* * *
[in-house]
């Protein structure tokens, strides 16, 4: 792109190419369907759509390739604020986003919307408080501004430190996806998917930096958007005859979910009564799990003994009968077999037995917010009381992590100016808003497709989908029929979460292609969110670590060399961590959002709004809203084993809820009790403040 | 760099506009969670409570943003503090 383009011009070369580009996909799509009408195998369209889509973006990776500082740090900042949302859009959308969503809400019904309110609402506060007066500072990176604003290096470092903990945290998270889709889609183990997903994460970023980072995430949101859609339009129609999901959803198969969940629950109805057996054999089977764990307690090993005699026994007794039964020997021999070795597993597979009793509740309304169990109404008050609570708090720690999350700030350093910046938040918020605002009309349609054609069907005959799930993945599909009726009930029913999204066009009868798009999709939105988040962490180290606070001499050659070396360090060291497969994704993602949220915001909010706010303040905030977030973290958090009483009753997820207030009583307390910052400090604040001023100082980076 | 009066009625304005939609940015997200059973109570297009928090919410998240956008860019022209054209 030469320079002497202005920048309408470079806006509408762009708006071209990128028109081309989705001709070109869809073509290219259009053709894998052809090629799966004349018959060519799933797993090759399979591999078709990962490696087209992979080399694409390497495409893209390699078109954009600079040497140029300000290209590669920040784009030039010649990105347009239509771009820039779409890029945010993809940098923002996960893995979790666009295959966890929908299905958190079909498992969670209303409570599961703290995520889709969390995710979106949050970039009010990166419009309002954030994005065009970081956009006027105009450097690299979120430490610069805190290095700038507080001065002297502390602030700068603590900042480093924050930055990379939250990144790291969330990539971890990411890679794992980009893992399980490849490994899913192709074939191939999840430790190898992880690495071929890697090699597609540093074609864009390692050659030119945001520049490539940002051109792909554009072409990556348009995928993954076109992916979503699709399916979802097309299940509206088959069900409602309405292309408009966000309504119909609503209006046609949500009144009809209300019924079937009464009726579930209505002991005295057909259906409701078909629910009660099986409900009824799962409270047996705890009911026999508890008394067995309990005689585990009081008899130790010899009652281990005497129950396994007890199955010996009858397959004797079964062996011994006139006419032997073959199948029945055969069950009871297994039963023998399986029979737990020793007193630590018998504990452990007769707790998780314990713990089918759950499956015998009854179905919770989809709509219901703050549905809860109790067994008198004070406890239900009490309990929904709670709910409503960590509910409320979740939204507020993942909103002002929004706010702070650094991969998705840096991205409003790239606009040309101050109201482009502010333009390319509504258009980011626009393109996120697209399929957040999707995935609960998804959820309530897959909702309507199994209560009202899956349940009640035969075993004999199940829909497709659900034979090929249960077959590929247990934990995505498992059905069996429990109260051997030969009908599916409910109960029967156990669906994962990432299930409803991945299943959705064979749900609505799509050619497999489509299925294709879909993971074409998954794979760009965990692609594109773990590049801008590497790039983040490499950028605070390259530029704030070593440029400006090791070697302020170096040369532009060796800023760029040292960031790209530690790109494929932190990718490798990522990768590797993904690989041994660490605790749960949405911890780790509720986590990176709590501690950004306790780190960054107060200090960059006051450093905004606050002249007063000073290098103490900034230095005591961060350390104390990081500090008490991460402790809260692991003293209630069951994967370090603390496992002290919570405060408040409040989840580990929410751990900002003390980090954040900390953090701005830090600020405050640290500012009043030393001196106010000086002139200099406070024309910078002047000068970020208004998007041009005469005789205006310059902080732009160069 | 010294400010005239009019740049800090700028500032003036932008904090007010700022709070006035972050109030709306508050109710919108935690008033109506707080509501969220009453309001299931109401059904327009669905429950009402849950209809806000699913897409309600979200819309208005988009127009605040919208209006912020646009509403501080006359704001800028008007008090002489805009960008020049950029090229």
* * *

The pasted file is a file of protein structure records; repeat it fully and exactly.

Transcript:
[in-house]
């Protein structure tokens, strides 16, 4: 792109190419369907759509390739604020986003919307408080501004430190996806998917930096958007005859979910009564799990003994009968077999037995917010009381992590100016808003497709989908029929979460292609969110670590060399961590959002709004809203084993809820009790403040 | 760099506009969670409570943003503090 383009011009070369580009996909799509009408195998369209889509973006990776500082740090900042949302859009959308969503809400019904309110609402506060007066500072990176604003290096470092903990945290998270889709889609183990997903994460970023980072995430949101859609339009129609999901959803198969969940629950109805057996054999089977764990307690090993005699026994007794039964020997021999070795597993597979009793509740309304169990109404008050609570708090720690999350700030350093910046938040918020605002009309349609054609069907005959799930993945599909009726009930029913999204066009009868798009999709939105988040962490180290606070001499050659070396360090060291497969994704993602949220915001909010706010303040905030977030973290958090009483009753997820207030009583307390910052400090604040001023100082980076 | 009066009625304005939609940015997200059973109570297009928090919410998240956008860019022209054209 030469320079002497202005920048309408470079806006509408762009708006071209990128028109081309989705001709070109869809073509290219259009053709894998052809090629799966004349018959060519799933797993090759399979591999078709990962490696087209992979080399694409390497495409893209390699078109954009600079040497140029300000290209590669920040784009030039010649990105347009239509771009820039779409890029945010993809940098923002996960893995979790666009295959966890929908299905958190079909498992969670209303409570599961703290995520889709969390995710979106949050970039009010990166419009309002954030994005065009970081956009006027105009450097690299979120430490610069805190290095700038507080001065002297502390602030700068603590900042480093924050930055990379939250990144790291969330990539971890990411890679794992980009893992399980490849490994899913192709074939191939999840430790190898992880690495071929890697090699597609540093074609864009390692050659030119945001520049490539940002051109792909554009072409990556348009995928993954076109992916979503699709399916979802097309299940509206088959069900409602309405292309408009966000309504119909609503209006046609949500009144009809209300019924079937009464009726579930209505002991005295057909259906409701078909629910009660099986409900009824799962409270047996705890009911026999508890008394067995309990005689585990009081008899130790010899009652281990005497129950396994007890199955010996009858397959004797079964062996011994006139006419032997073959199948029945055969069950009871297994039963023998399986029979737990020793007193630590018998504990452990007769707790998780314990713990089918759950499956015998009854179905919770989809709509219901703050549905809860109790067994008198004070406890239900009490309990929904709670709910409503960590509910409320979740939204507020993942909103002002929004706010702070650094991969998705840096991205409003790239606009040309101050109201482009502010333009390319509504258009980011626009393109996120697209399929957040999707995935609960998804959820309530897959909702309507199994209560009202899956349940009640035969075993004999199940829909497709659900034979090929249960077959590929247990934990995505498992059905069996429990109260051997030969009908599916409910109960029967156990669906994962990432299930409803991945299943959705064979749900609505799509050619497999489509299925294709879909993971074409998954794979760009965990692609594109773990590049801008590497790039983040490499950028605070390259530029704030070593440029400006090791070697302020170096040369532009060796800023760029040292960031790209530690790109494929932190990718490798990522990768590797993904690989041994660490605790749960949405911890780790509720986590990176709590501690950004306790780190960054107060200090960059006051450093905004606050002249007063000073290098103490900034230095005591961060350390104390990081500090008490991460402790809260692991003293209630069951994967370090603390496992002290919570405060408040409040989840580990929410751990900002003390980090954040900390953090701005830090600020405050640290500012009043030393001196106010000086002139200099406070024309910078002047000068970020208004998007041009005469005789205006310059902080732009160069 | 010294400010005239009019740049800090700028500032003036932008904090007010700022709070006035972050109030709306508050109710919108935690008033109506707080509501969220009453309001299931109401059904327009669905429950009402849950209809806000699913897409309600979200819309208005988009127009605040919208209006912020646009509403501080006359704001800028008007008090002489805009960008020049950029090229």